<i>By <a href=http://www.twitter.com/albertxii>Albert Ching, Newsarama Staff Writer</a></i> <p>OK, you're saving money for that new MacBook Pro with retina display doesn't mean you can't treat yourself a little this New Comic Book Day. <p>It's another big week, with a nice chunk of worthwhile single issues and collected editions out this Wednesday. After a dozen years, Marvel is finally allowing their classic universe interact with the Ultimate Universe. <b>Before Watchmen</b> heads to its second week. And there are a ton of Brian Wood comics. <p>We've looked through Diamond's big ol' weekly list, and here are our picks for 10 of the most noteworthy new releases out on June 13. Click "start here" in the upper-left corner to see the best of what's new this week. <p><i>Got a comment? There's lots of conversation on Newsarama's <a href=http://www.facebook.com/Newsarama><b>FACEBOOK</b></a> and <a href=http://twitter.com/newsarama><b>TWITTER</b></a>!</i> <p> <p>
The Mark Waid-written <i>Irredeemable</i> ended its run last month with issue #37, and this week companion title <b>Incorruptible</b> wraps with what BOOM! Studios is calling an "explosive conclusion" (no pun intended, as far as we can tell.) <p>It's not the last work from Waid at BOOM!, though, as the writer is also penning a <i>Steed & Mrs. Peel</i> ongoing series from the British <i>Avengers</i> TV show, unrelated to the Marvel superteam for the publisher starting in August.
It's been 20 years since the debut of <i>Batman: The Animated Series</i>, and the DC Animated Universe continues to be revered and influential. DC Comics is revisiting its heyday with one-shots including this <b>Superman Adventures</b> collection, featuring issues #16, 19, 22 and 23. <p>The stories feature classic Superman villains like Mr. Mxyzptlk and are from Mark Millar's run on the series. Being an all-ages take on comic books' first superhero, it's clearly a lot different than his current output of creator-owned mature readers series though these are some of the comics that helped get him attention in the first place.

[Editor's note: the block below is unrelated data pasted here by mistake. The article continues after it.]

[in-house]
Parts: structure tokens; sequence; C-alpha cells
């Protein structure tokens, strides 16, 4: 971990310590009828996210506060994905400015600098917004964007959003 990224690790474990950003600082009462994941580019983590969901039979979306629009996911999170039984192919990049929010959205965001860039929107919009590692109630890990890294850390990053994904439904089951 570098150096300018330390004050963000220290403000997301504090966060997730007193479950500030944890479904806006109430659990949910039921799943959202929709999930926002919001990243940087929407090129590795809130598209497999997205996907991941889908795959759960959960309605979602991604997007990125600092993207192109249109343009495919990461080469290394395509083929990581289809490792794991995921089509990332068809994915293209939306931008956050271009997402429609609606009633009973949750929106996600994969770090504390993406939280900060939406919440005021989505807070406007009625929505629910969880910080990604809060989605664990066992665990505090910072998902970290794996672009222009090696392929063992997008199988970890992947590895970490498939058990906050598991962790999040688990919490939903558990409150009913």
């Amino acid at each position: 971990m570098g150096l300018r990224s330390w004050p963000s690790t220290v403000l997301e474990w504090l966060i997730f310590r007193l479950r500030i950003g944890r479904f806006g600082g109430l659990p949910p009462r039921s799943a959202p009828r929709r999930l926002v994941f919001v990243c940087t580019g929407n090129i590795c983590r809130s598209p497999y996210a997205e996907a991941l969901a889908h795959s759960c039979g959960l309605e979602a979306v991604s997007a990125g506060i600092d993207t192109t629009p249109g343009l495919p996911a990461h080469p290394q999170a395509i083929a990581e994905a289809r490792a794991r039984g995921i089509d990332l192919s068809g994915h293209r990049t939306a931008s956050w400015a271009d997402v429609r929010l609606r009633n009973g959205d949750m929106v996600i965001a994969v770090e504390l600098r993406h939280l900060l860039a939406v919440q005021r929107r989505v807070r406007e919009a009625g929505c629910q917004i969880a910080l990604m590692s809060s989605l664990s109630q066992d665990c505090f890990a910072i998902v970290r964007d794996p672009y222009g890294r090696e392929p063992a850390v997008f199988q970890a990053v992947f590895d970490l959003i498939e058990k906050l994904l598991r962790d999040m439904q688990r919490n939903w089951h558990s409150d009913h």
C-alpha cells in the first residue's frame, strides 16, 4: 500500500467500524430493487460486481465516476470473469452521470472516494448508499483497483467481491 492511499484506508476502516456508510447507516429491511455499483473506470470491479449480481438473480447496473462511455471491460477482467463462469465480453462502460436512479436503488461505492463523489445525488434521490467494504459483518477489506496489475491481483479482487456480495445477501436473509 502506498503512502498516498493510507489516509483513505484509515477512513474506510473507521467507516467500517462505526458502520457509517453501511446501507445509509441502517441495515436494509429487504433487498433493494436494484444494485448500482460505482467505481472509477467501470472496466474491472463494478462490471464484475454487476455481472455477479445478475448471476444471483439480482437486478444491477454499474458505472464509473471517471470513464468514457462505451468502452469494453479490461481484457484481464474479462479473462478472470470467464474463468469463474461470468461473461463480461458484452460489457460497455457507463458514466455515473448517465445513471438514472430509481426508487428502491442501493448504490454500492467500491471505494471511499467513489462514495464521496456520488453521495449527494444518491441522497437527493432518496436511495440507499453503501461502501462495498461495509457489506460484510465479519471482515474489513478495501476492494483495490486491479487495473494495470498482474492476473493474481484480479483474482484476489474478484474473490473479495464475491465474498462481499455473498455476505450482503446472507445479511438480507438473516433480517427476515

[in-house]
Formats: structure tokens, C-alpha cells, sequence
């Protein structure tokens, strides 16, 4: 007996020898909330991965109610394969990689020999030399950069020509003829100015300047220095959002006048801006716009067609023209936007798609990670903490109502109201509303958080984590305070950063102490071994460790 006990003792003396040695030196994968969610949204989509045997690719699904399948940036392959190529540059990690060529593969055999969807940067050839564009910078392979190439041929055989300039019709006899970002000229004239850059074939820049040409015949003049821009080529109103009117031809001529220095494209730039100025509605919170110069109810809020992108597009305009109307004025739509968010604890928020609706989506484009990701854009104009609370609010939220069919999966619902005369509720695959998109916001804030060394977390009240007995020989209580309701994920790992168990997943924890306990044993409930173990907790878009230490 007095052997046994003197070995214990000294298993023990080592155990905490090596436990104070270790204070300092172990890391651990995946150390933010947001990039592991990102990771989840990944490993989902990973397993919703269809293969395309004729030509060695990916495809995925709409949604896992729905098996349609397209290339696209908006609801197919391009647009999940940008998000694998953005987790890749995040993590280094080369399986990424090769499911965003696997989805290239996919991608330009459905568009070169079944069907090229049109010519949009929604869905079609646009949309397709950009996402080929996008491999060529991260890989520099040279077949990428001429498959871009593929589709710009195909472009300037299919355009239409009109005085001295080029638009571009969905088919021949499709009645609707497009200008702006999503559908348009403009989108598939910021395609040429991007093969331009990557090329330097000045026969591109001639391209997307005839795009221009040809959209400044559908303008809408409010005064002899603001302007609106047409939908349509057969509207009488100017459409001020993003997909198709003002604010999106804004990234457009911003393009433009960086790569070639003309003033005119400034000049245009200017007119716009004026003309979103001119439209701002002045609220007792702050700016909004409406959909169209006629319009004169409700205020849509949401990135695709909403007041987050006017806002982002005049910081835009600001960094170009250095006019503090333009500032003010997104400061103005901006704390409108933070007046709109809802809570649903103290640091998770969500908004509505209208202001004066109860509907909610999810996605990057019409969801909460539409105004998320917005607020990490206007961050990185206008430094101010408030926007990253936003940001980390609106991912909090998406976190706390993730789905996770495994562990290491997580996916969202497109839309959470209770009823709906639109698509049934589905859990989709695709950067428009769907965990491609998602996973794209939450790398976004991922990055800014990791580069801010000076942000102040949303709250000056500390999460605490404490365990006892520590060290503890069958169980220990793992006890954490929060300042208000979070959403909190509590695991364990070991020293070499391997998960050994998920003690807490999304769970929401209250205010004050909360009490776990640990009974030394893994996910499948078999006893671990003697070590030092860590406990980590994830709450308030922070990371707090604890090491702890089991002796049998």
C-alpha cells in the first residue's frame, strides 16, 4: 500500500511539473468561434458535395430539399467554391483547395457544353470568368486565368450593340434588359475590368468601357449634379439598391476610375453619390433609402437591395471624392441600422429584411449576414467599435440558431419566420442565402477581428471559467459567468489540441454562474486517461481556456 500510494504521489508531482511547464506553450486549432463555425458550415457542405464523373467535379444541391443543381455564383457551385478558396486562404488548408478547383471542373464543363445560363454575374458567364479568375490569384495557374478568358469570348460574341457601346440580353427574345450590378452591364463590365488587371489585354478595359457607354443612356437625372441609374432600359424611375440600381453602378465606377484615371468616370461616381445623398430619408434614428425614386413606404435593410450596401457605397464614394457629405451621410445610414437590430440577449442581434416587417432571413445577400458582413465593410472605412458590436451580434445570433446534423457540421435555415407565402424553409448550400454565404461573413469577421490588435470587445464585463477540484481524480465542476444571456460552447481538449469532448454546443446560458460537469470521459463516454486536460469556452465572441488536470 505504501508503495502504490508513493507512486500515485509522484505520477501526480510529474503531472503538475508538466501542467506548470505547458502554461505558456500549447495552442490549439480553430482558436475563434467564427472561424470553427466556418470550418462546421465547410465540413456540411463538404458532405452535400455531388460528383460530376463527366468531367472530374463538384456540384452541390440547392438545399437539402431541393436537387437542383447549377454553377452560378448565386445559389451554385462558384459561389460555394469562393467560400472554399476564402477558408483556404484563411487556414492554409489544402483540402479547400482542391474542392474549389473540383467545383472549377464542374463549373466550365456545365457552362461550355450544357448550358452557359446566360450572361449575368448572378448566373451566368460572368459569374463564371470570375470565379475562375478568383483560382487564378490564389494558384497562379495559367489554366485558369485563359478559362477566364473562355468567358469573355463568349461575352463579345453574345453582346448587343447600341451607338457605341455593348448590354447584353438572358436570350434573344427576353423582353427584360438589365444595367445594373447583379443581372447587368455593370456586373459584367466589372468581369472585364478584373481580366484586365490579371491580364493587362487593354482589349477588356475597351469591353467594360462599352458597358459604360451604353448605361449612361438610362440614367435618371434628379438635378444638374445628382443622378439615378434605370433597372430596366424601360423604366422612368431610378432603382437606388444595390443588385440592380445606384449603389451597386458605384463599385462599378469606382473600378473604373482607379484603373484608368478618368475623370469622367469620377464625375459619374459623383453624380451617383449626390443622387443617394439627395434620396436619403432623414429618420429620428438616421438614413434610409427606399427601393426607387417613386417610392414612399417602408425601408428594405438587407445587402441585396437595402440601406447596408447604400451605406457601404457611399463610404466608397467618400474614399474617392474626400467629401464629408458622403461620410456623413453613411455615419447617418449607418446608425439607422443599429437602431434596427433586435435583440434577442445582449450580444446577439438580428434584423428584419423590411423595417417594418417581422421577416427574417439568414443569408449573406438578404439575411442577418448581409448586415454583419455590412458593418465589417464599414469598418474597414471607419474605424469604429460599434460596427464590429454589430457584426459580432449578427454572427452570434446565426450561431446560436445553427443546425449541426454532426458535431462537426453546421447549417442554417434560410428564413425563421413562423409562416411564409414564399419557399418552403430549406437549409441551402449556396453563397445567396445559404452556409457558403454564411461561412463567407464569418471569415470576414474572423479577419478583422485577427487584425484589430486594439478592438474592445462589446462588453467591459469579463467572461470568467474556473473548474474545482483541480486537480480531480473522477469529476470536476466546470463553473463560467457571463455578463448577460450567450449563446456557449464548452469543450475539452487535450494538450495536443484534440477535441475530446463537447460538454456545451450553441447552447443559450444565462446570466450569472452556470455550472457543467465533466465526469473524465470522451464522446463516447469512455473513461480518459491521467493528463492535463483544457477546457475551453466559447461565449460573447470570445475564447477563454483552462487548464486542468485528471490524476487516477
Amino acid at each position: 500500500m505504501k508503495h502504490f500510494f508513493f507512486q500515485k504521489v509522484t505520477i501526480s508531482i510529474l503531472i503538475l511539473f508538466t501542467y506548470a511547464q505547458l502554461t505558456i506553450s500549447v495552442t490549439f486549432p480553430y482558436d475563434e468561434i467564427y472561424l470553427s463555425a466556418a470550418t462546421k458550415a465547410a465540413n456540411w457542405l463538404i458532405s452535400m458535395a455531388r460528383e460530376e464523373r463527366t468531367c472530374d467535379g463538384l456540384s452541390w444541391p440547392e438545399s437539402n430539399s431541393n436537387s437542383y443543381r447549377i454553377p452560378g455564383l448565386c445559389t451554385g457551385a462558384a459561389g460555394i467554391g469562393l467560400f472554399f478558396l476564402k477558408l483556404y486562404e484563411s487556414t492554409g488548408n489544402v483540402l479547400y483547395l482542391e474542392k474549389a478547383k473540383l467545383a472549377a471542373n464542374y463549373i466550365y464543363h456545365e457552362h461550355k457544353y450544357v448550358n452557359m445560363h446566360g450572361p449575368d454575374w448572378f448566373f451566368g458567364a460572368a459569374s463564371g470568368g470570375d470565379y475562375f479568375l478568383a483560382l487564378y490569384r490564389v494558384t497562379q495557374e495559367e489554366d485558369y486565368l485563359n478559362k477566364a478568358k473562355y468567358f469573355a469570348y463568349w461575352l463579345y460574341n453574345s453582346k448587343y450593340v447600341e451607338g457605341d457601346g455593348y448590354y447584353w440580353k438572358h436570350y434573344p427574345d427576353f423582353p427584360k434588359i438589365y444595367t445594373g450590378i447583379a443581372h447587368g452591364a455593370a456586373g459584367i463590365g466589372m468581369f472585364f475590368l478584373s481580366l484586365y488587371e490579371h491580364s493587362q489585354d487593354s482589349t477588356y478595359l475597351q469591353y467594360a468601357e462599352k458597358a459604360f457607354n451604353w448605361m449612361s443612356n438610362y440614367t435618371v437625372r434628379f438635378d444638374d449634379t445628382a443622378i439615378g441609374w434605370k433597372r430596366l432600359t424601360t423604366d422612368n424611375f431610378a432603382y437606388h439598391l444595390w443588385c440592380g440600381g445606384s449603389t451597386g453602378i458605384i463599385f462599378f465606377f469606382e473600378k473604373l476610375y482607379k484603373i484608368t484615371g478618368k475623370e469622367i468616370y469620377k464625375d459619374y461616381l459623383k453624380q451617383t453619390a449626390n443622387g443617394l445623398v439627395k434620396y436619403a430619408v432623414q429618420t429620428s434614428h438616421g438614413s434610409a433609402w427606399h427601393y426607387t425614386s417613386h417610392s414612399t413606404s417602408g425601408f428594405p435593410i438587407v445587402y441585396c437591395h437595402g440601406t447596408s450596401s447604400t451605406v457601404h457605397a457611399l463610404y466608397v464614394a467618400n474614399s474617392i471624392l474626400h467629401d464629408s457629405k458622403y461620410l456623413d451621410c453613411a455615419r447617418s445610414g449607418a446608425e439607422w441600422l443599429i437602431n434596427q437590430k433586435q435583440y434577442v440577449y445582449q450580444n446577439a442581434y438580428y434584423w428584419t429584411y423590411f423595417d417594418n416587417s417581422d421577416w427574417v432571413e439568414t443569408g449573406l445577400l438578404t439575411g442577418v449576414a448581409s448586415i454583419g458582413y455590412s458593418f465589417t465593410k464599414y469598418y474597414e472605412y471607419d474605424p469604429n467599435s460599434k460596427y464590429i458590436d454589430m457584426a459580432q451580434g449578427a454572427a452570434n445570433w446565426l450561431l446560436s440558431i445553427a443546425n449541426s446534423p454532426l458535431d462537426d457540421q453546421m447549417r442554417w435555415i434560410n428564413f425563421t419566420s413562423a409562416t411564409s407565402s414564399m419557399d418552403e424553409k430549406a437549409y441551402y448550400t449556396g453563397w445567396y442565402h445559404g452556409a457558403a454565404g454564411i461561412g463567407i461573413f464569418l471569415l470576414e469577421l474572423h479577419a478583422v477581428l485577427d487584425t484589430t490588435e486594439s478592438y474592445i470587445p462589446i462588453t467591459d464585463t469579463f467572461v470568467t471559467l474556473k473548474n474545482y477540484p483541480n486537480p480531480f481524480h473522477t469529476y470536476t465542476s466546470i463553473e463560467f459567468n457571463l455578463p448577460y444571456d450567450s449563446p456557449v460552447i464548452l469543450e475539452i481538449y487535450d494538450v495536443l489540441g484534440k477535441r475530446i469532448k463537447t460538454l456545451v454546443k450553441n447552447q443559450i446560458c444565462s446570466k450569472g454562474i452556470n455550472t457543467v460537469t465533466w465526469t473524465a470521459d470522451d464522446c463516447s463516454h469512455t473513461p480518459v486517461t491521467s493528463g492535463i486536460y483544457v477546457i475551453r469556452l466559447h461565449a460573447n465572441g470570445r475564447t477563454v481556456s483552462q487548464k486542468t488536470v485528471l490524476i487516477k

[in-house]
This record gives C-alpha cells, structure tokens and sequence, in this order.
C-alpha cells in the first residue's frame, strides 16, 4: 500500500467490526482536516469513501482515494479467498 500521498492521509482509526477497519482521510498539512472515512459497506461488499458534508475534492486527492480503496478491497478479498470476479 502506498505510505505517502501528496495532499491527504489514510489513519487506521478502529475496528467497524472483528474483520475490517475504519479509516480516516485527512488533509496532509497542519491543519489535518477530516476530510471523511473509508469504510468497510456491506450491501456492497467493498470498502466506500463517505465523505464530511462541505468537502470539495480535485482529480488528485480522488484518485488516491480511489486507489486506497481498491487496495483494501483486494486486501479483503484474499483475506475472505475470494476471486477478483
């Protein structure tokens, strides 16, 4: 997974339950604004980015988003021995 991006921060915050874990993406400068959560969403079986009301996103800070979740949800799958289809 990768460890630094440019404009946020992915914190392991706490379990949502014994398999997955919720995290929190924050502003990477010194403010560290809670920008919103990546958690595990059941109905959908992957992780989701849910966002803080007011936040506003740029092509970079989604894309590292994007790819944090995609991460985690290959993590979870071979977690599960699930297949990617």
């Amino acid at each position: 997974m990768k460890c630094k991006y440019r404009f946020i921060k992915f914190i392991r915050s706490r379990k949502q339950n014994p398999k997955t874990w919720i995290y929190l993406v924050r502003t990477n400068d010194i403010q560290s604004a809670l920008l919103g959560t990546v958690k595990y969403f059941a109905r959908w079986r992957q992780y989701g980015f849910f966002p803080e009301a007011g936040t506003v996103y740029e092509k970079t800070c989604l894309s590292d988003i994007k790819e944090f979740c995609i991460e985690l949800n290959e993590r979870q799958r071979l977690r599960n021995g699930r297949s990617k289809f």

Multiple publishers have been experimenting with digital-first publication like DC's new <i>Smallville</i> series but Image's <b>Planetoid</b> has a little bit of a different path in getting on racks. <p>The book, written and drawn by Ken Garing, was originally released exclusively by Graphicly, before increased attention led to be a pick-up by Image, where it's coming out in print miniseries form starting this week. Sort of a similar path as <i>Fifty Shades of Grey</i> in terms of going from digital to print, and presumably completely different in every other way.
Jason Aaron and Steve Dillon's <b>PunisherMAX</b> ended back in February, but there are still mature readers-only Frank Castle stories to tell and one is contained in the first issue of this <b>Untold Tales</b> miniseries. <p>#1 is written by crime novelist Jason Starr, who has past comic book experience via credits including the <i>Justice Inc.</i> co-feature that ran with DC's 2010 <i>Doc Savage</i> series. (Hey, remember "First Wave"?)
Though Jeff Lemire is no longer the writer of <b>Frankenstein, Agent of S.H.A.D.E.</b>, the creator replacing him Matt Kindt is both a close associate of Lemire (they've collaborated on <i>Sweet Tooth</I> and more) and a celebrated writer and artist in his own right (his new Dark Horse series, <i>Mind MGMT</i>, debuted last month to critical acclaim). <p>Fittingly, it looks like the series will keep the unconventional vibe that kind of comes with the territory of a book starring Frankenstein as a government agent. From DC's solicitation of #10: "FRANKENSTEIN and THE CREATURE COMMANDOS must investigate suspected double-agents in SHADE field offices. Their first stop is the UNTROPOLIS an exact copy of Metropolis that floats upside down in the 4TH CLOUD above Superman's home town."